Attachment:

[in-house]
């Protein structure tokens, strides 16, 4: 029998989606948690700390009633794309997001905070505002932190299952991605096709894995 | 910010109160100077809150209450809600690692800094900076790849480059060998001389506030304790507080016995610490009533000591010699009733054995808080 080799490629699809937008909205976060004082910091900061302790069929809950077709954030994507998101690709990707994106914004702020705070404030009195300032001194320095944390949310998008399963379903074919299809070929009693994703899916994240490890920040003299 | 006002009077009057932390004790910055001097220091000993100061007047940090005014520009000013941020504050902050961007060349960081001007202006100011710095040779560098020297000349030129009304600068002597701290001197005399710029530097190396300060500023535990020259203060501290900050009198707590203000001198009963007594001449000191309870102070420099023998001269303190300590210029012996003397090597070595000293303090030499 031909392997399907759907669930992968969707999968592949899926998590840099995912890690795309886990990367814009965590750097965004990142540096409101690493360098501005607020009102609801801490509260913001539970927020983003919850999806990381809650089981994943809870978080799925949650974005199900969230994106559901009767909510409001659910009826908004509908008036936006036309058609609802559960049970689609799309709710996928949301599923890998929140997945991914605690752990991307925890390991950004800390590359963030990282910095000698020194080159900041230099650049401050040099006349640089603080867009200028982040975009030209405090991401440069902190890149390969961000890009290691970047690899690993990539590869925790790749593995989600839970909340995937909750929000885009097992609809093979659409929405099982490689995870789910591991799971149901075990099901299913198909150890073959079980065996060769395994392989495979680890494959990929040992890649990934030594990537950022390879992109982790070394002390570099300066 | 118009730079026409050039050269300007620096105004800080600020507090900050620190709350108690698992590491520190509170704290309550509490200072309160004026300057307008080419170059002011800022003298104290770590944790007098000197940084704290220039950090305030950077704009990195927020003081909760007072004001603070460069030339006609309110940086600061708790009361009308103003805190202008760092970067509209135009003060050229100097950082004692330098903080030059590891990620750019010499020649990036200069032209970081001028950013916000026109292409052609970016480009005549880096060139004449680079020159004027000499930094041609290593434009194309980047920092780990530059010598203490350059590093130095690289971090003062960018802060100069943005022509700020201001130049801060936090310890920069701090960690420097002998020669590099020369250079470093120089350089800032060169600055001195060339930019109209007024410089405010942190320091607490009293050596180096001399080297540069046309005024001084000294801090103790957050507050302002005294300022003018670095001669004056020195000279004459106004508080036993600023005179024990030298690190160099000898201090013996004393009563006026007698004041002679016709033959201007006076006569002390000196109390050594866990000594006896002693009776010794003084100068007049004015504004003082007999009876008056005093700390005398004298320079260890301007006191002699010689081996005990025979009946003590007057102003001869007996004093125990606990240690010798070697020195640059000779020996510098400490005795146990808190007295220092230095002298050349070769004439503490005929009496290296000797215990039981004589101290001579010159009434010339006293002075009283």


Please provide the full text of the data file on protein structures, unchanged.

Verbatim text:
[in-house]
């Protein structure tokens, strides 16, 4: 029998989606948690700390009633794309997001905070505002932190299952991605096709894995 | 910010109160100077809150209450809600690692800094900076790849480059060998001389506030304790507080016995610490009533000591010699009733054995808080 080799490629699809937008909205976060004082910091900061302790069929809950077709954030994507998101690709990707994106914004702020705070404030009195300032001194320095944390949310998008399963379903074919299809070929009693994703899916994240490890920040003299 | 006002009077009057932390004790910055001097220091000993100061007047940090005014520009000013941020504050902050961007060349960081001007202006100011710095040779560098020297000349030129009304600068002597701290001197005399710029530097190396300060500023535990020259203060501290900050009198707590203000001198009963007594001449000191309870102070420099023998001269303190300590210029012996003397090597070595000293303090030499 031909392997399907759907669930992968969707999968592949899926998590840099995912890690795309886990990367814009965590750097965004990142540096409101690493360098501005607020009102609801801490509260913001539970927020983003919850999806990381809650089981994943809870978080799925949650974005199900969230994106559901009767909510409001659910009826908004509908008036936006036309058609609802559960049970689609799309709710996928949301599923890998929140997945991914605690752990991307925890390991950004800390590359963030990282910095000698020194080159900041230099650049401050040099006349640089603080867009200028982040975009030209405090991401440069902190890149390969961000890009290691970047690899690993990539590869925790790749593995989600839970909340995937909750929000885009097992609809093979659409929405099982490689995870789910591991799971149901075990099901299913198909150890073959079980065996060769395994392989495979680890494959990929040992890649990934030594990537950022390879992109982790070394002390570099300066 | 118009730079026409050039050269300007620096105004800080600020507090900050620190709350108690698992590491520190509170704290309550509490200072309160004026300057307008080419170059002011800022003298104290770590944790007098000197940084704290220039950090305030950077704009990195927020003081909760007072004001603070460069030339006609309110940086600061708790009361009308103003805190202008760092970067509209135009003060050229100097950082004692330098903080030059590891990620750019010499020649990036200069032209970081001028950013916000026109292409052609970016480009005549880096060139004449680079020159004027000499930094041609290593434009194309980047920092780990530059010598203490350059590093130095690289971090003062960018802060100069943005022509700020201001130049801060936090310890920069701090960690420097002998020669590099020369250079470093120089350089800032060169600055001195060339930019109209007024410089405010942190320091607490009293050596180096001399080297540069046309005024001084000294801090103790957050507050302002005294300022003018670095001669004056020195000279004459106004508080036993600023005179024990030298690190160099000898201090013996004393009563006026007698004041002679016709033959201007006076006569002390000196109390050594866990000594006896002693009776010794003084100068007049004015504004003082007999009876008056005093700390005398004298320079260890301007006191002699010689081996005990025979009946003590007057102003001869007996004093125990606990240690010798070697020195640059000779020996510098400490005795146990808190007295220092230095002298050349070769004439503490005929009496290296000797215990039981004589101290001579010159009434010339006293002075009283």